Home > Legislation, Liquor Industry, Wine > Style or place: What is the future of South African Chenin?

Style or place: What is the future of South African Chenin?

On the eve of Cape Wine 2012, September 24 to be precise, the Chenin Blanc Association (CBA) held its annual conference at The One & Only at the V&A Waterfront.

I attended with much interest, as the program promised that the results of a three year research study conducted by the Institute for Wine Biotechnology would be revealed, and indeed it was.

The pre-cursor to the research feedback, was a panel discussion by Richard Kershaw MW, Frans Smit of Spier, Bruwer Raats of Raats family wines and Neil Grunewald of DGB which debated whether or not regionality is in any way expressed in South African Chenin. Each of the four panellists gave their views on the matter, and although each presenter focussed on different  variables  – soil, climate, elevation, proximity to the ocean, clonal material, etc. – the ultimate conclusion was that it’s far too early for us to start speaking about regional expression (call it terrior if you will), because of the great differences in soil, climate, elevation and aspect, sometimes in the same ward, never mind in a given wine region. Conclusion? All things being equal, it is not unusual for a diversity of styles – from fresh and fruity to rich and ripe, more about this later – to emerge from a single region.

A compounding factor is the propensity of South African winemakers to buy in grapes from other wards and even other regions and  bottle it as their own. An example is Andy Mitchell Wines Swartland Chenin Blanc, made at the cellar in Greyton but with fruit from a Swartland vineyard.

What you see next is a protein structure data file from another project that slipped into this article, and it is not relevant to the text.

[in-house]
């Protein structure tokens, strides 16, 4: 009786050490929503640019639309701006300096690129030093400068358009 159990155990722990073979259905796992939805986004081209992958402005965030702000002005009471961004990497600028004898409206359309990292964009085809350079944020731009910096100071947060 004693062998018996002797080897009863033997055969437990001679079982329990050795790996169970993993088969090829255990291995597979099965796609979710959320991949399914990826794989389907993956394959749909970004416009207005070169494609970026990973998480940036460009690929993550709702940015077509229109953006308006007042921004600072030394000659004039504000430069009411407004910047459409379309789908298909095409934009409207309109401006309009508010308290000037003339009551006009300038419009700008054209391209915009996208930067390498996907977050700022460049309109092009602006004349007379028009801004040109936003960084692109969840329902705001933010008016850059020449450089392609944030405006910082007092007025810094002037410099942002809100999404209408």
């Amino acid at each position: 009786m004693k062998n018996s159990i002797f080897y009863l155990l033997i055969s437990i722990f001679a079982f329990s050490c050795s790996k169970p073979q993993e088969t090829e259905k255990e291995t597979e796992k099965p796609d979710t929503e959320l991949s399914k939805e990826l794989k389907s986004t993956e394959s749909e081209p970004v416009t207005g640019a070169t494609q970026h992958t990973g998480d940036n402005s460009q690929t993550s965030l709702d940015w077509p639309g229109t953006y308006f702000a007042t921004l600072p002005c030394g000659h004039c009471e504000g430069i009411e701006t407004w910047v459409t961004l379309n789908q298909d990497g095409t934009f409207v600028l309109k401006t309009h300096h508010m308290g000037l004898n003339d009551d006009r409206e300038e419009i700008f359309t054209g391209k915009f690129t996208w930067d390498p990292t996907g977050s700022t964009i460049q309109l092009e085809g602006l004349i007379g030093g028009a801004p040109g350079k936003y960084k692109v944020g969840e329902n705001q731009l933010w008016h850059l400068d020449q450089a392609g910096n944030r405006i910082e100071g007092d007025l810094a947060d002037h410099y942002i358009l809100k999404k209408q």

In a number of such instances, such a wine will be an intra-varietal blend, including fruit from the likes of Darling, Stellenbosch, Durbanville and Elim for example. This practice is perfectly legal of course, and it affords the winemaker with a good degree of latitude in assembling a wine of a particular style, and it is this aspect – style – which emerged as the principal driver of Chenin Blanc expression. If this were France,  making and marketing such a wine would be illegal. The AOC system in France is far too rigid to allow such practices.

Getting back to the massive diversity with which we must contend, what did emerge was the important consideration that it is perhaps time to revisit our demarcation system, to see whether it would be possible to demarcate more granularly than the current system allows for.

The Banhoek in Stellenbosch was cited as an example, whereby it has both a south and a north facing aspect, not to mention a good deal of diversity in soil type. To what level does one consider taking demarcation to more tightly define the characteristics of a specific area? Do we get as granular as Bordeaux for example, where depending upon which side of the pathway the vineyard is situated, it either is or isn’t a Grand Cru? Do we want our equivalent of the AOC – the demarcation system under control of SAWIS – to become as restrictive? Probably not in the legislative sense.